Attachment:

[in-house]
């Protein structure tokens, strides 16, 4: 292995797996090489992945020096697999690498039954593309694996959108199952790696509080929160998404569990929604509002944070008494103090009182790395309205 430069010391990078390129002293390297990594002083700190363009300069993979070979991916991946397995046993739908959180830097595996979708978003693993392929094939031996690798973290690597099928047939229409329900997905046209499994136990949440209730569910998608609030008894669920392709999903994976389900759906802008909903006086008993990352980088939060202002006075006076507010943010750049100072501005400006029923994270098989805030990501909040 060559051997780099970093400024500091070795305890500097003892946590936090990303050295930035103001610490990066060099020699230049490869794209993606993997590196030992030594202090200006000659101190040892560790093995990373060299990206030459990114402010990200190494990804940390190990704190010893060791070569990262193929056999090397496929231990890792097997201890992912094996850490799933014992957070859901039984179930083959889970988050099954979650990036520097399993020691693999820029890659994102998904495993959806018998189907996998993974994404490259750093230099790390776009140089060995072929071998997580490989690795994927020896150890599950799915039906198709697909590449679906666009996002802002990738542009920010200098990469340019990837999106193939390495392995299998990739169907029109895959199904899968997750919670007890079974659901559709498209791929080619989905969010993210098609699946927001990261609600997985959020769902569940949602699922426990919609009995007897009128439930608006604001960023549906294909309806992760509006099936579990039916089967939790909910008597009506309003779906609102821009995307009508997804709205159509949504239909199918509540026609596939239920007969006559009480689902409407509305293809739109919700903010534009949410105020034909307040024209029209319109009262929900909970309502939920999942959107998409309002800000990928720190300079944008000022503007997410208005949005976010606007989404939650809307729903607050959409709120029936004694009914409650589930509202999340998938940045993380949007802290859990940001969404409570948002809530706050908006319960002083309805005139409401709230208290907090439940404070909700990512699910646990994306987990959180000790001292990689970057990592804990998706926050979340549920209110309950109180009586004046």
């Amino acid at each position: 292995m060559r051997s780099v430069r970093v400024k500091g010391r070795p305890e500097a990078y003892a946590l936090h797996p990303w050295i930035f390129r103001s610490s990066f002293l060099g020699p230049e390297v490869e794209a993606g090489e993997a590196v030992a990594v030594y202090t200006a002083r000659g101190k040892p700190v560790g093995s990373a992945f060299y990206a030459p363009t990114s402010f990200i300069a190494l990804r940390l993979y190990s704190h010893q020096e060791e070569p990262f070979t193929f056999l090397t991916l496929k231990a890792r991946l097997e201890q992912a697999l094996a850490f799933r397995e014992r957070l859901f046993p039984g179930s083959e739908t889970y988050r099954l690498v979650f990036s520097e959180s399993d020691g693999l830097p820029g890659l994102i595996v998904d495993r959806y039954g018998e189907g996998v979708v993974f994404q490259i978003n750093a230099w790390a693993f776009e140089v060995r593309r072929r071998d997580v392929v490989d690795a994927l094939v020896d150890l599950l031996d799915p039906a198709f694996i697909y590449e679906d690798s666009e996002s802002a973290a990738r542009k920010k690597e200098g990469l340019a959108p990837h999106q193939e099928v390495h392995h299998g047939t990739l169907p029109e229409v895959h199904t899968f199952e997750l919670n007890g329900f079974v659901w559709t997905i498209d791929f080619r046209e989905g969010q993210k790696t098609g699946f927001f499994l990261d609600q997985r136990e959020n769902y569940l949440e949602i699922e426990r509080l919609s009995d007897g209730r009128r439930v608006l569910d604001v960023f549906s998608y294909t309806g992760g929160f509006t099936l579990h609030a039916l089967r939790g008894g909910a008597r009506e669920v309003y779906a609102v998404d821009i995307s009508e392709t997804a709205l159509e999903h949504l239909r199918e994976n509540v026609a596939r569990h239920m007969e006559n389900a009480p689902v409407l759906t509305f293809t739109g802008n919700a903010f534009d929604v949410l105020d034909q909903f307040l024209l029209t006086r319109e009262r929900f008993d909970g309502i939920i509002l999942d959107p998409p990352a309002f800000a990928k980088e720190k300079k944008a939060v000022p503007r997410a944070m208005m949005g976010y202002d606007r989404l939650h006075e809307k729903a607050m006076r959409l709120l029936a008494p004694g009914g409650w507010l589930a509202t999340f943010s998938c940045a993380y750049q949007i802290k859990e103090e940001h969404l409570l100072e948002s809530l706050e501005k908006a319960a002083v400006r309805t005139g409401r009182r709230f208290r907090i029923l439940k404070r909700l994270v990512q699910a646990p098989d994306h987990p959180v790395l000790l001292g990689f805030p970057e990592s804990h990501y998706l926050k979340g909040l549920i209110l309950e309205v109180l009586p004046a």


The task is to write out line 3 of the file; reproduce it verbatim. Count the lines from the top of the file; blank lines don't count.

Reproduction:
């Amino acid at each position: 292995m060559r051997s780099v430069r970093v400024k500091g010391r070795p305890e500097a990078y003892a946590l936090h797996p990303w050295i930035f390129r103001s610490s990066f002293l060099g020699p230049e390297v490869e794209a993606g090489e993997a590196v030992a990594v030594y202090t200006a002083r000659g101190k040892p700190v560790g093995s990373a992945f060299y990206a030459p363009t990114s402010f990200i300069a190494l990804r940390l993979y190990s704190h010893q020096e060791e070569p990262f070979t193929f056999l090397t991916l496929k231990a890792r991946l097997e201890q992912a697999l094996a850490f799933r397995e014992r957070l859901f046993p039984g179930s083959e739908t889970y988050r099954l690498v979650f990036s520097e959180s399993d020691g693999l830097p820029g890659l994102i595996v998904d495993r959806y039954g018998e189907g996998v979708v993974f994404q490259i978003n750093a230099w790390a693993f776009e140089v060995r593309r072929r071998d997580v392929v490989d690795a994927l094939v020896d150890l599950l031996d799915p039906a198709f694996i697909y590449e679906d690798s666009e996002s802002a973290a990738r542009k920010k690597e200098g990469l340019a959108p990837h999106q193939e099928v390495h392995h299998g047939t990739l169907p029109e229409v895959h199904t899968f199952e997750l919670n007890g329900f079974v659901w559709t997905i498209d791929f080619r046209e989905g969010q993210k790696t098609g699946f927001f499994l990261d609600q997985r136990e959020n769902y569940l949440e949602i699922e426990r509080l919609s009995d007897g209730r009128r439930v608006l569910d604001v960023f549906s998608y294909t309806g992760g929160f509006t099936l579990h609030a039916l089967r939790g008894g909910a008597r009506e669920v309003y779906a609102v998404d821009i995307s009508e392709t997804a709205l159509e999903h949504l239909r199918e994976n509540v026609a596939r569990h239920m007969e006559n389900a009480p689902v409407l759906t509305f293809t739109g802008n919700a903010f534009d929604v949410l105020d034909q909903f307040l024209l029209t006086r319109e009262r929900f008993d909970g309502i939920i509002l999942d959107p998409p990352a309002f800000a990928k980088e720190k300079k944008a939060v000022p503007r997410a944070m208005m949005g976010y202002d606007r989404l939650h006075e809307k729903a607050m006076r959409l709120l029936a008494p004694g009914g409650w507010l589930a509202t999340f943010s998938c940045a993380y750049q949007i802290k859990e103090e940001h969404l409570l100072e948002s809530l706050e501005k908006a319960a002083v400006r309805t005139g409401r009182r709230f208290r907090i029923l439940k404070r909700l994270v990512q699910a646990p098989d994306h987990p959180v790395l000790l001292g990689f805030p970057e990592s804990h990501y998706l926050k979340g909040l549920i209110l309950e309205v109180l009586p004046a």